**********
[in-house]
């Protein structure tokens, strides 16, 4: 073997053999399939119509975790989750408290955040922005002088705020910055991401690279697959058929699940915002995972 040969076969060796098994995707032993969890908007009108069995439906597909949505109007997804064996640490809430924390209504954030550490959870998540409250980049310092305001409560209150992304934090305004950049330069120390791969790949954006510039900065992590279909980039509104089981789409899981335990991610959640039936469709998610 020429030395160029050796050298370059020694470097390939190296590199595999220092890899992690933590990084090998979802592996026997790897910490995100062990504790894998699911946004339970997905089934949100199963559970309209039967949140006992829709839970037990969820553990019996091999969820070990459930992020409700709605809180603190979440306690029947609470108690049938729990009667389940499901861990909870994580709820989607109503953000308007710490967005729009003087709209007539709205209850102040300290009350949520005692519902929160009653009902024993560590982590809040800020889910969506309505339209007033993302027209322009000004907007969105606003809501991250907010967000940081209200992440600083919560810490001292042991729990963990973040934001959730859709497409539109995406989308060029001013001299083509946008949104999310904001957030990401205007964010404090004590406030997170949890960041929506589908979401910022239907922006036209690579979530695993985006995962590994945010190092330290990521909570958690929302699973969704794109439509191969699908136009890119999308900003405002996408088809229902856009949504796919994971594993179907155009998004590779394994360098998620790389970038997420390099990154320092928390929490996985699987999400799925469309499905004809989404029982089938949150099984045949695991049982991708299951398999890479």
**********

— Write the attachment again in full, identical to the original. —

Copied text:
[in-house]
């Protein structure tokens, strides 16, 4: 073997053999399939119509975790989750408290955040922005002088705020910055991401690279697959058929699940915002995972 040969076969060796098994995707032993969890908007009108069995439906597909949505109007997804064996640490809430924390209504954030550490959870998540409250980049310092305001409560209150992304934090305004950049330069120390791969790949954006510039900065992590279909980039509104089981789409899981335990991610959640039936469709998610 020429030395160029050796050298370059020694470097390939190296590199595999220092890899992690933590990084090998979802592996026997790897910490995100062990504790894998699911946004339970997905089934949100199963559970309209039967949140006992829709839970037990969820553990019996091999969820070990459930992020409700709605809180603190979440306690029947609470108690049938729990009667389940499901861990909870994580709820989607109503953000308007710490967005729009003087709209007539709205209850102040300290009350949520005692519902929160009653009902024993560590982590809040800020889910969506309505339209007033993302027209322009000004907007969105606003809501991250907010967000940081209200992440600083919560810490001292042991729990963990973040934001959730859709497409539109995406989308060029001013001299083509946008949104999310904001957030990401205007964010404090004590406030997170949890960041929506589908979401910022239907922006036209690579979530695993985006995962590994945010190092330290990521909570958690929302699973969704794109439509191969699908136009890119999308900003405002996408088809229902856009949504796919994971594993179907155009998004590779394994360098998620790389970038997420390099990154320092928390929490996985699987999400799925469309499905004809989404029982089938949150099984045949695991049982991708299951398999890479």